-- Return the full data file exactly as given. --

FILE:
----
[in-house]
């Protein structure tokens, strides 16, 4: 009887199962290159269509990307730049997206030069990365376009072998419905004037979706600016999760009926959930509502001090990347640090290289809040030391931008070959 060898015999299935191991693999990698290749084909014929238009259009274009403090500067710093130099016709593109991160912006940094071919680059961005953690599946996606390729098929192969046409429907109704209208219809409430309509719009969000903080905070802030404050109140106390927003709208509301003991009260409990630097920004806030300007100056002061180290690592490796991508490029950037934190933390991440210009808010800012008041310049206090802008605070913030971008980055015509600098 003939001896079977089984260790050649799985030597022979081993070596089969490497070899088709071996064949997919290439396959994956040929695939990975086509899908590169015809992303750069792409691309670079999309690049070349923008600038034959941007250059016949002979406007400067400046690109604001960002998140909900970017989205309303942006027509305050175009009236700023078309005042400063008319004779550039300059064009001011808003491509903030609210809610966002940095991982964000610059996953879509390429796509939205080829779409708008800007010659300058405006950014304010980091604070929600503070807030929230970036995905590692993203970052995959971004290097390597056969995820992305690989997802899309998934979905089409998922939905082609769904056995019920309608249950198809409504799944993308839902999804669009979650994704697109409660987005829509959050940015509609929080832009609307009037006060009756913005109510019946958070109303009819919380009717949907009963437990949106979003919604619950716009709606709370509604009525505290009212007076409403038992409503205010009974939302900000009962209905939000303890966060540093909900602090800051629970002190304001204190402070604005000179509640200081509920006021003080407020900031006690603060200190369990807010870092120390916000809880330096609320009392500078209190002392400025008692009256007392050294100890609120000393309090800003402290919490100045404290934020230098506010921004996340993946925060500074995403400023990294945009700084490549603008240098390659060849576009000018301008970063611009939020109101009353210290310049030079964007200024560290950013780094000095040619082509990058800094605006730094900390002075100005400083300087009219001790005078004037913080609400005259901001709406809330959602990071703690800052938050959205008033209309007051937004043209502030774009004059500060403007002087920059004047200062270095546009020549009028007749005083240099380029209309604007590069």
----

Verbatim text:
[in-house]
């Protein structure tokens, strides 16, 4: 009887199962290159269509990307730049997206030069990365376009072998419905004037979706600016999760009926959930509502001090990347640090290289809040030391931008070959 060898015999299935191991693999990698290749084909014929238009259009274009403090500067710093130099016709593109991160912006940094071919680059961005953690599946996606390729098929192969046409429907109704209208219809409430309509719009969000903080905070802030404050109140106390927003709208509301003991009260409990630097920004806030300007100056002061180290690592490796991508490029950037934190933390991440210009808010800012008041310049206090802008605070913030971008980055015509600098 003939001896079977089984260790050649799985030597022979081993070596089969490497070899088709071996064949997919290439396959994956040929695939990975086509899908590169015809992303750069792409691309670079999309690049070349923008600038034959941007250059016949002979406007400067400046690109604001960002998140909900970017989205309303942006027509305050175009009236700023078309005042400063008319004779550039300059064009001011808003491509903030609210809610966002940095991982964000610059996953879509390429796509939205080829779409708008800007010659300058405006950014304010980091604070929600503070807030929230970036995905590692993203970052995959971004290097390597056969995820992305690989997802899309998934979905089409998922939905082609769904056995019920309608249950198809409504799944993308839902999804669009979650994704697109409660987005829509959050940015509609929080832009609307009037006060009756913005109510019946958070109303009819919380009717949907009963437990949106979003919604619950716009709606709370509604009525505290009212007076409403038992409503205010009974939302900000009962209905939000303890966060540093909900602090800051629970002190304001204190402070604005000179509640200081509920006021003080407020900031006690603060200190369990807010870092120390916000809880330096609320009392500078209190002392400025008692009256007392050294100890609120000393309090800003402290919490100045404290934020230098506010921004996340993946925060500074995403400023990294945009700084490549603008240098390659060849576009000018301008970063611009939020109101009353210290310049030079964007200024560290950013780094000095040619082509990058800094605006730094900390002075100005400083300087009219001790005078004037913080609400005259901001709406809330959602990071703690800052938050959205008033209309007051937004043209502030774009004059500060403007002087920059004047200062270095546009020549009028007749005083240099380029209309604007590069």